The California Geologic Energy Management Division (CalGEM) prioritizes protecting public health, safety, and the environment in its oversight of the oil, natural gas, and geothermal industries, while working to help California achieve its climate change and clean energy goals. To do that, CalGEM uses science and sound engineering practices to regulate the drilling, operation, and permanent closure of energy resource wells.
The rulemaking efforts toward protecting public health and safety and environmental quality needs to include a focus on energy and reliability, as the world has become reliant on more than 6,000 products made from the derivatives of petroleum, and reliant upon the numerous transportation infrastructures driven (no pun intended) by the fuels manufactured from crude oil, all of which did not exist before the 1900’s. The intermittent electricity from wind and solar are incapable of providing the derivatives and fuels that are the basis of the worlds’ economies.
While the world is feverously trying to reduce emissions from fossil fuel usage, we get hit with the horrific contagious Coronavirus COVID-19. We have seen extensive self-imposed social adjustments to transportation that are very similar to what will be required to live with less fossil fuels in the future.
We have seen a serious reduction in the usage of the transportation infrastructures of airlines and cruise ships, as well as automobiles and trucks, and their impact on the leisure and entertainment industries, all to avoid crowds.
Before fossil fuels and the thousands of products made from petroleum derivatives, and electricity that followed, the world was a zero-sum snake pit that was a war against one another scrounging for food, water, and shelter. In the 1800’s most people never traveled 100-200 miles from where they were born. Life expectancy throughout Europe hovered between 20 and 30 years of age.
The social lifestyles before 1900 had no such transportation choices, as they had no autos, planes, or cruise ships for transportation. The inventions of the automobile, airplane, and the use of petroleum in the early 1900’s led us into the Industrial Revolution. Crude oil, natural gas, and coal changed – for the better – the lifestyles of every person living in developed countries such as, the U.S., Europe, Japan, South Korea, and Australia.
We would not be able to “make products and move things” if not for the thousands of products from petroleum derivatives that get manufactured from crude oil that wind turbines and solar panels cannot manufacture. A few of those products that are part of economies around the world, and all the infrastructures that are increasing their demand and usage each year of those energy sources from deep earth minerals/fuels to make thousands of products, inclusive of but not limited to:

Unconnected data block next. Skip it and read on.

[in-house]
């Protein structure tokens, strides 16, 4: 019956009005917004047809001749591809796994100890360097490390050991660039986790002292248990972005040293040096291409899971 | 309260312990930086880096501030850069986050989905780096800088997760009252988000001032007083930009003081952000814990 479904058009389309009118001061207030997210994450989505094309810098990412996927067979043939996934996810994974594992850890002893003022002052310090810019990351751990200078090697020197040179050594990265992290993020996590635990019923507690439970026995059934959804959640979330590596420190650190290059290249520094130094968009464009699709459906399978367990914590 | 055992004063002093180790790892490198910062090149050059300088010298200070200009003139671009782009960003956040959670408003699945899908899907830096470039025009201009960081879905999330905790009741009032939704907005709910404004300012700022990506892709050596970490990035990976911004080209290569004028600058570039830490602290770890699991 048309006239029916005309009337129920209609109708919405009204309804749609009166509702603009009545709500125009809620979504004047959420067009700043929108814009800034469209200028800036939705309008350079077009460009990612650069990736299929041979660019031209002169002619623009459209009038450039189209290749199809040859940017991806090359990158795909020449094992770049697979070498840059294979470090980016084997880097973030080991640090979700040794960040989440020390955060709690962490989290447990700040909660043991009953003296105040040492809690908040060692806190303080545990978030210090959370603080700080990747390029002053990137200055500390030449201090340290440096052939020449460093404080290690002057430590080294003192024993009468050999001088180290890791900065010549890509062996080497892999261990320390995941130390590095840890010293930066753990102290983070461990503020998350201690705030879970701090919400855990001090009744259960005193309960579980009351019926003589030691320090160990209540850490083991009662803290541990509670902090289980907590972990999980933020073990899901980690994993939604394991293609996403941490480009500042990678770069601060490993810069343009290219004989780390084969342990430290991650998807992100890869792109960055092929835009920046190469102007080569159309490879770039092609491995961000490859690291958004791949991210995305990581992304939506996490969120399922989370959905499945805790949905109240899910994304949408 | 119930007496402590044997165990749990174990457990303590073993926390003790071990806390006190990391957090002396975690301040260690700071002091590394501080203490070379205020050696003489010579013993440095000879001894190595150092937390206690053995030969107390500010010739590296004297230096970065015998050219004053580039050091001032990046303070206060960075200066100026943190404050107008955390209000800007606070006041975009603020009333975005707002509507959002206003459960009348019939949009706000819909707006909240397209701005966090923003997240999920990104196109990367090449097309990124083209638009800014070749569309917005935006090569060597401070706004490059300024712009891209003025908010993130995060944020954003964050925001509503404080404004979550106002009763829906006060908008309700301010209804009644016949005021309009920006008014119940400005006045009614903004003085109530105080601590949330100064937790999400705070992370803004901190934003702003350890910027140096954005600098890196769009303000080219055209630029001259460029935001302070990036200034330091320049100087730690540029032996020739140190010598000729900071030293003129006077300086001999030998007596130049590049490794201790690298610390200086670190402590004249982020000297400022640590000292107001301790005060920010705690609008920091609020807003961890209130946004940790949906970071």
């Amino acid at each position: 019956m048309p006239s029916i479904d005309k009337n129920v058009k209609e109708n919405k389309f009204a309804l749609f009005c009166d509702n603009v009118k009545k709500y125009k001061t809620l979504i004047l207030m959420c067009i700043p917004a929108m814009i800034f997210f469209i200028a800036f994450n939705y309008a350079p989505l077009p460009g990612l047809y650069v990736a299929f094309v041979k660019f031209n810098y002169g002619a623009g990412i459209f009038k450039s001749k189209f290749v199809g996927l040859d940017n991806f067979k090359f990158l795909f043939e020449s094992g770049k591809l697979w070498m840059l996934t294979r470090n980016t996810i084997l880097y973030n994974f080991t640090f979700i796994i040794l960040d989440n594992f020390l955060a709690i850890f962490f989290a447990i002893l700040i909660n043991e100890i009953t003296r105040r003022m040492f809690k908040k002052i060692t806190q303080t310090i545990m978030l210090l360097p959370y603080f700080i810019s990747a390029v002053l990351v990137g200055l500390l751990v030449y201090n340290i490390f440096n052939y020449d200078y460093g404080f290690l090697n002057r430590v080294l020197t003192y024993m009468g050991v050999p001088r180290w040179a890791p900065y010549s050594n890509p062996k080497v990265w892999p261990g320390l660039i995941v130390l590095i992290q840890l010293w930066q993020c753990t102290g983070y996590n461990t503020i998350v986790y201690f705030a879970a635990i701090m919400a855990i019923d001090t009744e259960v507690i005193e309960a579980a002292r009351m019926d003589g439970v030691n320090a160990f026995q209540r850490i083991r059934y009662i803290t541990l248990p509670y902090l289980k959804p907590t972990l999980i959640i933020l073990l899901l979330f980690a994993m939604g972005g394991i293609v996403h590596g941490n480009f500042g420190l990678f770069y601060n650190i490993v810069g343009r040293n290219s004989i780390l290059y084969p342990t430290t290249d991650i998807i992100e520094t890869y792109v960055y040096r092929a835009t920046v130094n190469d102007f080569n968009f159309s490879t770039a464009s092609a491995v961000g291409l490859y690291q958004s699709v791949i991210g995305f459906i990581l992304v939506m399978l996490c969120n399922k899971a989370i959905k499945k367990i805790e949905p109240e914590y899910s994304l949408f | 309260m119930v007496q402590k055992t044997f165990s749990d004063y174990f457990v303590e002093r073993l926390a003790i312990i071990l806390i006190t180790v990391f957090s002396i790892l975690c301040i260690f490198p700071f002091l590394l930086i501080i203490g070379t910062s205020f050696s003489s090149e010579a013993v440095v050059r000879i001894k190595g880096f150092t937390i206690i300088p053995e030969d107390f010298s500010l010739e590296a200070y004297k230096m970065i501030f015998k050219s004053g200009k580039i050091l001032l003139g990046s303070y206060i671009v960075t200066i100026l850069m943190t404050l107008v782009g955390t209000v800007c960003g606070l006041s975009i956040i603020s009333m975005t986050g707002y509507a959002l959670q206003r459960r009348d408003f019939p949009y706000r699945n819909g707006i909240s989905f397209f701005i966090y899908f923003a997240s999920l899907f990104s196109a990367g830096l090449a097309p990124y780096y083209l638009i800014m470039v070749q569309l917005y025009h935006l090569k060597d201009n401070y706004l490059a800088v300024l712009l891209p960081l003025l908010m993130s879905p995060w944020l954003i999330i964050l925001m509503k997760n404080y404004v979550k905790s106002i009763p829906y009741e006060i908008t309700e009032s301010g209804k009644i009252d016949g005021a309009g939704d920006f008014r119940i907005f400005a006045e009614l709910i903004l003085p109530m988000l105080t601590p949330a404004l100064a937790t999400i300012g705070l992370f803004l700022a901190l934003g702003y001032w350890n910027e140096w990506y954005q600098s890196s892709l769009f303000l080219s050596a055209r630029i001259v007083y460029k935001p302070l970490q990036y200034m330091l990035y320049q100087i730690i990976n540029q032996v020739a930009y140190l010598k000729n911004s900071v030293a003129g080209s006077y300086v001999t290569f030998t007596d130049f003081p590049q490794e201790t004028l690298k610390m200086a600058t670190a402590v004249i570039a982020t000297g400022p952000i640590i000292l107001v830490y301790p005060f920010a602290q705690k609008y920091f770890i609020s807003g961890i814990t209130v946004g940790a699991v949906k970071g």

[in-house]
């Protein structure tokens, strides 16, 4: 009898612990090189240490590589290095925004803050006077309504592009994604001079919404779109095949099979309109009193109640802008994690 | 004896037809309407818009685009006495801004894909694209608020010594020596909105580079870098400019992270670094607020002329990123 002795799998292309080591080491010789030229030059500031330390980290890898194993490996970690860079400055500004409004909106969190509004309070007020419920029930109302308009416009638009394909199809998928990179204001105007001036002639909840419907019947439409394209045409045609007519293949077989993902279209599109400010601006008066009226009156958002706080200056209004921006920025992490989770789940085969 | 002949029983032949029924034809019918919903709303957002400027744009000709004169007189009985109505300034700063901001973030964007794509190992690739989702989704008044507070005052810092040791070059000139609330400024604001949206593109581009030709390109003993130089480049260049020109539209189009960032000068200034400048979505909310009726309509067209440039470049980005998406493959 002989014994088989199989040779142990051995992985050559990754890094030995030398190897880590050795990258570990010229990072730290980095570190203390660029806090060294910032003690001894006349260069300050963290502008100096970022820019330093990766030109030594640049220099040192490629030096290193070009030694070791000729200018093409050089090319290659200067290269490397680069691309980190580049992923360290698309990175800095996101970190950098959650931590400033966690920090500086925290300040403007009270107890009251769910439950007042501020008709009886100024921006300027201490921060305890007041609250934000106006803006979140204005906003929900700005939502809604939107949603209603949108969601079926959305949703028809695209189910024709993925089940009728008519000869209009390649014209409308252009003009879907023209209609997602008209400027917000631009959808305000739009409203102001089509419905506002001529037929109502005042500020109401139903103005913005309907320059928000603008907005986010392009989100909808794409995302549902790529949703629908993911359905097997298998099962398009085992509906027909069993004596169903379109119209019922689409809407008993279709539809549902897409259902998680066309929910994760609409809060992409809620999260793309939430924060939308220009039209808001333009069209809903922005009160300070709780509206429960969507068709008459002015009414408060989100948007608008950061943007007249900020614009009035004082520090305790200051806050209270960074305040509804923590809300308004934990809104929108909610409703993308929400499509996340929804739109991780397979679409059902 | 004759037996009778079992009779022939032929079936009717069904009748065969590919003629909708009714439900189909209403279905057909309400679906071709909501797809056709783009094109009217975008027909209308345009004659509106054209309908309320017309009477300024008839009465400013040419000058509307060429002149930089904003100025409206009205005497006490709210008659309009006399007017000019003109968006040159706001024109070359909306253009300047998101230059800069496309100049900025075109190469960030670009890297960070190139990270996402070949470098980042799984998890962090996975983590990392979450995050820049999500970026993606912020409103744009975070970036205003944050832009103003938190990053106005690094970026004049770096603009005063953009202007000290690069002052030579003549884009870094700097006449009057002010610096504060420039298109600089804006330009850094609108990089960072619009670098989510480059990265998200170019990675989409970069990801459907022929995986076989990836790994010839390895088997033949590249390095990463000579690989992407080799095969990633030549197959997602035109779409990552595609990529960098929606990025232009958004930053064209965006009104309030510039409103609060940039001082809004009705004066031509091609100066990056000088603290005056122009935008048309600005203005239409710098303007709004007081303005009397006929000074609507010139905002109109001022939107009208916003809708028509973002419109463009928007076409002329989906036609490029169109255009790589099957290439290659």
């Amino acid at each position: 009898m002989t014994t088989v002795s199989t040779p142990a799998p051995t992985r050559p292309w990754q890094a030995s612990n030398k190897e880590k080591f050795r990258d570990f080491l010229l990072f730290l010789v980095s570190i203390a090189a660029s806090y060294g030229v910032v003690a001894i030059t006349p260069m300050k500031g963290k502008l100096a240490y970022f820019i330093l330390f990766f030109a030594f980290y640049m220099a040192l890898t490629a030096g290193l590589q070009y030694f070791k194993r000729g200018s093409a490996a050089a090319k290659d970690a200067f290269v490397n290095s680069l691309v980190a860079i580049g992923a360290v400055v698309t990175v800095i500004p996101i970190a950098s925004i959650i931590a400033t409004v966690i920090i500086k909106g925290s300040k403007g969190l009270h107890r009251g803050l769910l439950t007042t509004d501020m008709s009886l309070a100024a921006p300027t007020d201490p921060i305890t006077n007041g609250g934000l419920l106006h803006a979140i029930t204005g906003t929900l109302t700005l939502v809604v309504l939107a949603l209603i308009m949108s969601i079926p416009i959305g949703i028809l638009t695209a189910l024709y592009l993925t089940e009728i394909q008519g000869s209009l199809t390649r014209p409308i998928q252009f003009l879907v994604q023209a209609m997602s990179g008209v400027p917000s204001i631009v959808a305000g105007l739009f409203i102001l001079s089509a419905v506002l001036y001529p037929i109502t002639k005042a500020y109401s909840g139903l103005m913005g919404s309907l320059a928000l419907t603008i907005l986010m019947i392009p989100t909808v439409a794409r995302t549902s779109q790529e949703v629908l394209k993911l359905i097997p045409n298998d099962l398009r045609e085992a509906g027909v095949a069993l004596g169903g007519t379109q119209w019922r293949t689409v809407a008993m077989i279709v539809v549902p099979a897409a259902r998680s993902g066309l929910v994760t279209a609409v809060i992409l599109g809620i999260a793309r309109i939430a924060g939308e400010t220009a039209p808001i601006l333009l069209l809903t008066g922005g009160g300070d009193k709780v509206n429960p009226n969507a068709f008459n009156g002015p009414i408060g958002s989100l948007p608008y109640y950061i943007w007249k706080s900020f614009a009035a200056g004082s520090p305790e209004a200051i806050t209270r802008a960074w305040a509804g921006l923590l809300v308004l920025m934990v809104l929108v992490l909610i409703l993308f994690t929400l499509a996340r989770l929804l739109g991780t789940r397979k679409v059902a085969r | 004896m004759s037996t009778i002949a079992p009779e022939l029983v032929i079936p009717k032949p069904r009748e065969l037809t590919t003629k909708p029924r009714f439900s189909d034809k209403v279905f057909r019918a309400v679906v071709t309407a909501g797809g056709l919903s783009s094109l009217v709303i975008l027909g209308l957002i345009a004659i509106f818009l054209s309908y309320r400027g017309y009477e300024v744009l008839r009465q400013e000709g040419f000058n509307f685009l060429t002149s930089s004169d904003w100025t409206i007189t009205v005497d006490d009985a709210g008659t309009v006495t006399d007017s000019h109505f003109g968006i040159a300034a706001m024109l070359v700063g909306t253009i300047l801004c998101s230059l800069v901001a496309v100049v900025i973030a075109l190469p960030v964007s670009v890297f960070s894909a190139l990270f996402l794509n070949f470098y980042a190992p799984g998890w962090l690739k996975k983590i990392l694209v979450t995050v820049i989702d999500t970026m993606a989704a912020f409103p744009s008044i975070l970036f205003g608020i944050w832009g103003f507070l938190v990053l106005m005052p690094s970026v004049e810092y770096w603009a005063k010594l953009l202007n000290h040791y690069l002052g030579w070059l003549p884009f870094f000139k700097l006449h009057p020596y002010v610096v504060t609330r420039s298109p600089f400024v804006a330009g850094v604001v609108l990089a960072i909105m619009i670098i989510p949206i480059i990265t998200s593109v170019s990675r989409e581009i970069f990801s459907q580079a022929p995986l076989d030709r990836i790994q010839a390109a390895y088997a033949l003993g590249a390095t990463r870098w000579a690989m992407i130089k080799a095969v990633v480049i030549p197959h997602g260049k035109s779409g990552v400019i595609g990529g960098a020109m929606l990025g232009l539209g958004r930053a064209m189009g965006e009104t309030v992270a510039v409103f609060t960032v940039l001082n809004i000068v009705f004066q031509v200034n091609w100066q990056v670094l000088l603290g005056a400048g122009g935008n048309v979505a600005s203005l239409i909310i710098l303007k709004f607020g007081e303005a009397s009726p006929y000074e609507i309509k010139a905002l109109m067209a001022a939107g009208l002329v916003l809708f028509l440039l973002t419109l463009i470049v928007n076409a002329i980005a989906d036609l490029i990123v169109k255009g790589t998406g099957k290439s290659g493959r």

- • Medications, vaccines, antibiotics, and medical equipment that are all made with the derivatives from petroleum. Vaccines need refrigeration, and refrigeration need electricity, especially in the hospital sector where redundant generation capacity is a mandate…
- • Electronics that are all made with the derivatives from petroleum.
- • Commercial aviation, with 23,000 commercial airplanes worldwide that has been accommodating 4 billion passenger annually.
- • Cruise liners, each of which consumes 80,000 gallons of fuels daily, that have been accommodating more than 25 million passengers annually worldwide.
- • The 53,000 merchant ships burning more than 120 million gallons a day of high sulfur bunker fuel (soon to be converted to diesel fuel to reduce sulfur emissions) moving products worldwide worth billions of dollars daily.
- • The military presence that protects each country from each other, is increasing each year to save the world.
- • Usage of fertilizers that accommodates growth of much of the food that feeds billions annually.
- • Vehicle manufacturing as all parts are based on the chemical and by-products from fossil fuels.
- • The usage of asphalt for road construction.
I appreciate the need to take care of our environment and I believe that all corporations need to remain good corporate citizens by protecting the environment, investing in the local community and creating jobs that pay wages that allow their employees to raise families close to the communities where they work. All of this can be done. Now more than ever, it will be important to focus on rebuilding California’s economy and this is done by an inclusive and thoughtful approach. We need to be careful as we move forward and not allow for this to become a war of extremes.